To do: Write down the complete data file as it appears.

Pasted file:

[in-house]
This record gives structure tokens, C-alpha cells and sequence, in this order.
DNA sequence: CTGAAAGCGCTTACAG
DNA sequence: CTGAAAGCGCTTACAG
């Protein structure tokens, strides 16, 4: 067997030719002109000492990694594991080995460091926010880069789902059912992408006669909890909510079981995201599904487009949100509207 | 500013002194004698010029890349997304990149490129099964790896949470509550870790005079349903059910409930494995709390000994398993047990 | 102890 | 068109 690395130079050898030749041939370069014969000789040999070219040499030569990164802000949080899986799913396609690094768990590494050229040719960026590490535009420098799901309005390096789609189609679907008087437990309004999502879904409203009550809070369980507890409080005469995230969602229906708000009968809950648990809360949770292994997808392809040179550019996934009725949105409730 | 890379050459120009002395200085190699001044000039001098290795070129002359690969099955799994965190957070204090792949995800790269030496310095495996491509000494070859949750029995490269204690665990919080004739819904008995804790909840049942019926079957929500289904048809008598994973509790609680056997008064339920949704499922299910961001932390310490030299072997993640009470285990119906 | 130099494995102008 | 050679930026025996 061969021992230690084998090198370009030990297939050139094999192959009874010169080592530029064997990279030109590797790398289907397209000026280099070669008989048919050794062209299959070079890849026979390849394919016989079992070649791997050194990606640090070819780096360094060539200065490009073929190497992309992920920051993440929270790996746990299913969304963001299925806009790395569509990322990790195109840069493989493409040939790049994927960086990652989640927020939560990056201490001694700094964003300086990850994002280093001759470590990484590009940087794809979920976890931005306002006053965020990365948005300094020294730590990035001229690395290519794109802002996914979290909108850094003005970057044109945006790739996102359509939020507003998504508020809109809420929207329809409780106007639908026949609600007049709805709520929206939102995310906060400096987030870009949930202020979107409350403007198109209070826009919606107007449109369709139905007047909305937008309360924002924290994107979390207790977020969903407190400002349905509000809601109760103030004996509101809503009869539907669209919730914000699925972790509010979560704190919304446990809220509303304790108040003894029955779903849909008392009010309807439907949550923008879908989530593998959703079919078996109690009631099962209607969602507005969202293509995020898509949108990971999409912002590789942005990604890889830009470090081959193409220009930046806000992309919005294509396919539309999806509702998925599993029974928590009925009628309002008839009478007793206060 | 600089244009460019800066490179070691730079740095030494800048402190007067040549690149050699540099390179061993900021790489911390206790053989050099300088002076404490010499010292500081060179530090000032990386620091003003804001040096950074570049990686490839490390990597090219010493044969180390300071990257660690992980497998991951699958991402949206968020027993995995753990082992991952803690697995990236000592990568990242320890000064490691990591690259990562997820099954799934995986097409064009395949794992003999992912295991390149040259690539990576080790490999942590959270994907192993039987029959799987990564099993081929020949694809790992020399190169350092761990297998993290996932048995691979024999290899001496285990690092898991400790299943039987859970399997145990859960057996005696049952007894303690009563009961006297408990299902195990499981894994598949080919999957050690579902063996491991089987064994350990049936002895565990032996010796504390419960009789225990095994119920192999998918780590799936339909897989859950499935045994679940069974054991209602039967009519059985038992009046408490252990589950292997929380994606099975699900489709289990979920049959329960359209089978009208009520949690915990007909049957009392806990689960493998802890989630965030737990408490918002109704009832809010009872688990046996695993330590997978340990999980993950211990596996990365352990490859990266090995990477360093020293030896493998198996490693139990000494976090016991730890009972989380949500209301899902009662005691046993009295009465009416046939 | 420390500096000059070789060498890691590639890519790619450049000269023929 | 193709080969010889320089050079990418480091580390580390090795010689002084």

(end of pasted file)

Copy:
[in-house]
This record gives structure tokens, C-alpha cells and sequence, in this order.
DNA sequence: CTGAAAGCGCTTACAG
DNA sequence: CTGAAAGCGCTTACAG
């Protein structure tokens, strides 16, 4: 067997030719002109000492990694594991080995460091926010880069789902059912992408006669909890909510079981995201599904487009949100509207 | 500013002194004698010029890349997304990149490129099964790896949470509550870790005079349903059910409930494995709390000994398993047990 | 102890 | 068109 690395130079050898030749041939370069014969000789040999070219040499030569990164802000949080899986799913396609690094768990590494050229040719960026590490535009420098799901309005390096789609189609679907008087437990309004999502879904409203009550809070369980507890409080005469995230969602229906708000009968809950648990809360949770292994997808392809040179550019996934009725949105409730 | 890379050459120009002395200085190699001044000039001098290795070129002359690969099955799994965190957070204090792949995800790269030496310095495996491509000494070859949750029995490269204690665990919080004739819904008995804790909840049942019926079957929500289904048809008598994973509790609680056997008064339920949704499922299910961001932390310490030299072997993640009470285990119906 | 130099494995102008 | 050679930026025996 061969021992230690084998090198370009030990297939050139094999192959009874010169080592530029064997990279030109590797790398289907397209000026280099070669008989048919050794062209299959070079890849026979390849394919016989079992070649791997050194990606640090070819780096360094060539200065490009073929190497992309992920920051993440929270790996746990299913969304963001299925806009790395569509990322990790195109840069493989493409040939790049994927960086990652989640927020939560990056201490001694700094964003300086990850994002280093001759470590990484590009940087794809979920976890931005306002006053965020990365948005300094020294730590990035001229690395290519794109802002996914979290909108850094003005970057044109945006790739996102359509939020507003998504508020809109809420929207329809409780106007639908026949609600007049709805709520929206939102995310906060400096987030870009949930202020979107409350403007198109209070826009919606107007449109369709139905007047909305937008309360924002924290994107979390207790977020969903407190400002349905509000809601109760103030004996509101809503009869539907669209919730914000699925972790509010979560704190919304446990809220509303304790108040003894029955779903849909008392009010309807439907949550923008879908989530593998959703079919078996109690009631099962209607969602507005969202293509995020898509949108990971999409912002590789942005990604890889830009470090081959193409220009930046806000992309919005294509396919539309999806509702998925599993029974928590009925009628309002008839009478007793206060 | 600089244009460019800066490179070691730079740095030494800048402190007067040549690149050699540099390179061993900021790489911390206790053989050099300088002076404490010499010292500081060179530090000032990386620091003003804001040096950074570049990686490839490390990597090219010493044969180390300071990257660690992980497998991951699958991402949206968020027993995995753990082992991952803690697995990236000592990568990242320890000064490691990591690259990562997820099954799934995986097409064009395949794992003999992912295991390149040259690539990576080790490999942590959270994907192993039987029959799987990564099993081929020949694809790992020399190169350092761990297998993290996932048995691979024999290899001496285990690092898991400790299943039987859970399997145990859960057996005696049952007894303690009563009961006297408990299902195990499981894994598949080919999957050690579902063996491991089987064994350990049936002895565990032996010796504390419960009789225990095994119920192999998918780590799936339909897989859950499935045994679940069974054991209602039967009519059985038992009046408490252990589950292997929380994606099975699900489709289990979920049959329960359209089978009208009520949690915990007909049957009392806990689960493998802890989630965030737990408490918002109704009832809010009872688990046996695993330590997978340990999980993950211990596996990365352990490859990266090995990477360093020293030896493998198996490693139990000494976090016991730890009972989380949500209301899902009662005691046993009295009465009416046939 | 420390500096000059070789060498890691590639890519790619450049000269023929 | 193709080969010889320089050079990418480091580390580390090795010689002084």